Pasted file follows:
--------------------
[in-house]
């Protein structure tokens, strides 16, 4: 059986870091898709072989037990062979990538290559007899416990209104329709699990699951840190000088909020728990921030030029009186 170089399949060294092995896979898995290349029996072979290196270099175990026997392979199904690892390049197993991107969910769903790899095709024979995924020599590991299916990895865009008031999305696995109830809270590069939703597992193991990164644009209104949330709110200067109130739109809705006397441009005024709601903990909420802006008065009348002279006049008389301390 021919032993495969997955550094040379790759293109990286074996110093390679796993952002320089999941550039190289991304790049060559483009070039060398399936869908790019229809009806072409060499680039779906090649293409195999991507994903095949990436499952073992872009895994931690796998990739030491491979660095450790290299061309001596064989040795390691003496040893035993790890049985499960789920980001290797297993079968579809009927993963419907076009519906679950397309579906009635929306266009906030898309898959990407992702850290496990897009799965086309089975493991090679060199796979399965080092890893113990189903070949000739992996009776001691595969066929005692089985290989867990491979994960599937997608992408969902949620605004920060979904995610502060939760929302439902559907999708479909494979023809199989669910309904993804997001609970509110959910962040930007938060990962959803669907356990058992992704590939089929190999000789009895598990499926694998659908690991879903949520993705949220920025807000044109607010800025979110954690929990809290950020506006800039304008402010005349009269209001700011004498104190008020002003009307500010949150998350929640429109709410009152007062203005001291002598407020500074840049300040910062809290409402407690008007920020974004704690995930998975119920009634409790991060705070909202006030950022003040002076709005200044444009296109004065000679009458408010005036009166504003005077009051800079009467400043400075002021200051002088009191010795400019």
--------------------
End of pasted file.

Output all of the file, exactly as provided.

[in-house]
């Protein structure tokens, strides 16, 4: 059986870091898709072989037990062979990538290559007899416990209104329709699990699951840190000088909020728990921030030029009186 170089399949060294092995896979898995290349029996072979290196270099175990026997392979199904690892390049197993991107969910769903790899095709024979995924020599590991299916990895865009008031999305696995109830809270590069939703597992193991990164644009209104949330709110200067109130739109809705006397441009005024709601903990909420802006008065009348002279006049008389301390 021919032993495969997955550094040379790759293109990286074996110093390679796993952002320089999941550039190289991304790049060559483009070039060398399936869908790019229809009806072409060499680039779906090649293409195999991507994903095949990436499952073992872009895994931690796998990739030491491979660095450790290299061309001596064989040795390691003496040893035993790890049985499960789920980001290797297993079968579809009927993963419907076009519906679950397309579906009635929306266009906030898309898959990407992702850290496990897009799965086309089975493991090679060199796979399965080092890893113990189903070949000739992996009776001691595969066929005692089985290989867990491979994960599937997608992408969902949620605004920060979904995610502060939760929302439902559907999708479909494979023809199989669910309904993804997001609970509110959910962040930007938060990962959803669907356990058992992704590939089929190999000789009895598990499926694998659908690991879903949520993705949220920025807000044109607010800025979110954690929990809290950020506006800039304008402010005349009269209001700011004498104190008020002003009307500010949150998350929640429109709410009152007062203005001291002598407020500074840049300040910062809290409402407690008007920020974004704690995930998975119920009634409790991060705070909202006030950022003040002076709005200044444009296109004065000679009458408010005036009166504003005077009051800079009467400043400075002021200051002088009191010795400019």